Monday, March 14, 2016

Rockin' on the High Seas with the Flower Power Cruise

About a year ago, I was watching a program on an "off" channel that might have been skewed to my husband's demographic. I have no idea what it was at this point in time--perhaps Destination America since one of my guilty pleasures is ghost shows. (We once lived in a house that was haunted, but more on that later...maybe...)

The commercial which flashed across the screen promised a great time on the Celebrity Constellation with a lineup of musical acts from the "Flower Power" era, with stops in Key West and Cozumel.

I reminded my husband that my birthday would be occurring around the time of the voyage, so he purchased tickets almost a year in advance, which was a good thing because the five-day cruise sold out quickly.

We set sail on February 29 with about 2,000 fun loving music fans and a jam-packed schedule of events, which sometimes overlapped, forcing us to miss a few we may have otherwise enjoyed.

Headliners included Peter Noone from Herman's Hermits, Peter Asher, Blood, Sweat & Tears, featuring Bo Bice, Felix Cavaliere from the Rascals, Micky Dolenz of the Monkees, The Grass Roots, the Guess Who, Jefferson Starship, Mark Lindsay of Paul Revere and the Raiders, Gary Puckett and The Union Gap, the Buckinghams and The Family Stone.

After the drudgery was out of the way, like the mandatory safety briefing and the finger-wagging lecture from a fresh face for having the temerity to pack a fifth of light mango sorbet vodka, we were off. (They confiscated the booze and returned it to me on Friday afternoon, so I was forced to pay between $11 and $13 a drink up until then. If I wanted my favorite Moscow Mule, then the heist increased substantially to $19 and change, according to the bartender. Such irony--busted as a liquor mule under Soviet-esque rules.)

The weather was glorious the entire time and the pool area was packed with revelers during the "Sail Away Party," many of whom may have done a better job smuggling booze than I did because some seemed pretty looped.  Spotting a t-shirt that read, "Growing old disgracefully," gave me a laugh.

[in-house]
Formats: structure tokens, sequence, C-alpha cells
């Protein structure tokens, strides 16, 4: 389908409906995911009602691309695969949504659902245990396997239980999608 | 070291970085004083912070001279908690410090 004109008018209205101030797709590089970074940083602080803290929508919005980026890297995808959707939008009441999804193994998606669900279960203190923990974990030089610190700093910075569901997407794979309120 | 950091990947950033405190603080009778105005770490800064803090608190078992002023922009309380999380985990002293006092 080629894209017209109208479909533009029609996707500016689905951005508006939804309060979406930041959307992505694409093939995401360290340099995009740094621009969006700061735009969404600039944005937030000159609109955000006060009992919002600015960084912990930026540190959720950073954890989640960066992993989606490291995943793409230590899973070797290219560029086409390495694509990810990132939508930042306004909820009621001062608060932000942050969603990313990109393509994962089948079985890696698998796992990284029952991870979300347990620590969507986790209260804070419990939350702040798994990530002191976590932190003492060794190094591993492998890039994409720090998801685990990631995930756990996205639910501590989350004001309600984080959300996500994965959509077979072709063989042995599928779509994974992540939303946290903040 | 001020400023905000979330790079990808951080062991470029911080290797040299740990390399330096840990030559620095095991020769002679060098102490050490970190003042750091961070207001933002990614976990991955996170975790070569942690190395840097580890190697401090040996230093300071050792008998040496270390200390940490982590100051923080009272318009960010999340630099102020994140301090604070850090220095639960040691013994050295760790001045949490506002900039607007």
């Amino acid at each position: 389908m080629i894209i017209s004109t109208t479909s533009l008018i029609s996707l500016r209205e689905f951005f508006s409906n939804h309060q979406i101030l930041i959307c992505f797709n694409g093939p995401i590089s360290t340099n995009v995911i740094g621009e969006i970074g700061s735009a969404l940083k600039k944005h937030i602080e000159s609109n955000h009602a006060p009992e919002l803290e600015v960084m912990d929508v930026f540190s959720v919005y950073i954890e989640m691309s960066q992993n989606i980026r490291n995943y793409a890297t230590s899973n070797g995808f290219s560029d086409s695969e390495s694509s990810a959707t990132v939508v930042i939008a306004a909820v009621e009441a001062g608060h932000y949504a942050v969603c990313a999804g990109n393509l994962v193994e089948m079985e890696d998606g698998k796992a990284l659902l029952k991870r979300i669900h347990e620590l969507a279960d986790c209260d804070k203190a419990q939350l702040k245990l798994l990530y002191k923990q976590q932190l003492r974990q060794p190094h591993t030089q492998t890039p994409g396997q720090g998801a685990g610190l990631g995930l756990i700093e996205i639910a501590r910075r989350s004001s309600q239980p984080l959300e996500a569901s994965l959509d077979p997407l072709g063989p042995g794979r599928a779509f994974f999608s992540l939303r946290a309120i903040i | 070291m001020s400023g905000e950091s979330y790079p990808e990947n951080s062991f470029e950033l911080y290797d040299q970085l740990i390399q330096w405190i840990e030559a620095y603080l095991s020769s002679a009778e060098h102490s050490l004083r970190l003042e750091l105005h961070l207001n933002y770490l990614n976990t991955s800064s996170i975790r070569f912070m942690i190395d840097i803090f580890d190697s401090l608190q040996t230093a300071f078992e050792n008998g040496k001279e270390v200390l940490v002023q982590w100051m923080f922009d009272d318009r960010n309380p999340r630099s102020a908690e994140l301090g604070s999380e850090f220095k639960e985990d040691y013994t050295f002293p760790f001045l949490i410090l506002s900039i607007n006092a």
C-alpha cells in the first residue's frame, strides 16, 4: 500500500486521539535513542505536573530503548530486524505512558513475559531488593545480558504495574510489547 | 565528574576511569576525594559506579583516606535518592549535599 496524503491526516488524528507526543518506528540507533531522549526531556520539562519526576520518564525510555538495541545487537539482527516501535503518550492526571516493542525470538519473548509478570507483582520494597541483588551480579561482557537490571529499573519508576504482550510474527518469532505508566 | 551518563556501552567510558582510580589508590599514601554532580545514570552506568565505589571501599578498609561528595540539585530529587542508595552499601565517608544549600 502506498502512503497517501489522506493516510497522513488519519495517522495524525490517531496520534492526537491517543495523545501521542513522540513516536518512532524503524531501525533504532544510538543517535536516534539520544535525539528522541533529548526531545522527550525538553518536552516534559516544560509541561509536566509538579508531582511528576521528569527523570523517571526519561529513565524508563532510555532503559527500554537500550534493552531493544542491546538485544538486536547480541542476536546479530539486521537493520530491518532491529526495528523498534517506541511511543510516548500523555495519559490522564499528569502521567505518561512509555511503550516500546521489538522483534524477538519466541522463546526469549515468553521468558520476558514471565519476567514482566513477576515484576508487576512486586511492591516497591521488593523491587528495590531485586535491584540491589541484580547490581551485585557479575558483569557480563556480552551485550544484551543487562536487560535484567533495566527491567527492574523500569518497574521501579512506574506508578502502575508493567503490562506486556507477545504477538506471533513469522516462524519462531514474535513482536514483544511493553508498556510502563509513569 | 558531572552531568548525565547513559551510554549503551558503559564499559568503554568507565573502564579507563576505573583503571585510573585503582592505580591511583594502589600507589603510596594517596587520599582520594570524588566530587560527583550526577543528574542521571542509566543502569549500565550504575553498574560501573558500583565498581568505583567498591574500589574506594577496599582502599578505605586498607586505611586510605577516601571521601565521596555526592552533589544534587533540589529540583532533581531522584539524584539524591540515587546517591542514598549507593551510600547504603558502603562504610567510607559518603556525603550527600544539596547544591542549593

After the kickoff party and dinner, we arrived on time for a Peter Noone concert and were forced to sit in what may have been the worst seat in the house, so we quickly learned to show up a half hour early for events. The British singer was big on audience participation and people were up on their feet joining him in rousing renditions of songs like "Henry the 8th." Noone looks great for his age and at one point a lady in the audience shouted out that she wanted to see him in the hot tub later. He garnered a lot of laughs with his reply:  "In my country, they call that 'fat boy soup.'"

Noone is a good sport. A few years ago I was assigned to interview him over the phone for an upcoming appearance at the Luhr's Center in Shippensburg, Pennsylvania. Unfortunately, a faulty cell phone connection made things difficult and the line went dead several times, causing me to almost blow a gasket and utter words I don't care to repeat here. Thankfully, he continued to patiently answer the phone each time I called him back.

Each morning on the long walk to breakfast, (our room seemed to be in the hinterlands), '60s-era music softly resonated down the long halls. I find it humorous when I recall the names of bands like the "The Electric Prunes," ("I had too much to dream last night,") and "Strawberry Alarm Clock," which provided us with soothing muzak as we marched towards the coffee bar.

On day one we joined about 300 other cruisers at 9:30 a.m. for a trivia competition where they played YouTube clips of songs from the Flower Power era. I found myself joining in the group singalong to the songs I knew, like Procol Haram, Iron Butterfly and Quicksilver Messenger Service. Although we failed miserably identifying the bands in many of the mostly black-and-white clips, it was a lot of fun. Mike teased me when I informed him that I used to sob when I heard Bobby Goldsboro sing this song so many years later on the radio. Now I find this YouTube clip and there's a cute little white dog in it, which makes matters much worse!

Some people on the ship went all out with the hippy garb, making me wonder where they found it all. I would have liked to have snapped more pictures, but didn't want to be a bother, so I managed to capture a few shots by sneaking around surreptitiously.
Flower Power garb


This happenin' dude wore Lucite platform shoes with fake goldfish embedded in the heel.
While out at sea, performers kept the party going and the "love generation" let down what hair they had left and there were more than a few poolside parties. Here Beatles tribute band belts out tunes like "I Feel Fine" and "Can't Buy Me Love," and on the last day we enjoyed a poolside rendition of "Hot Fun in the Summertime" by the Family Stone.
A Beatles tribute band entertains the crowd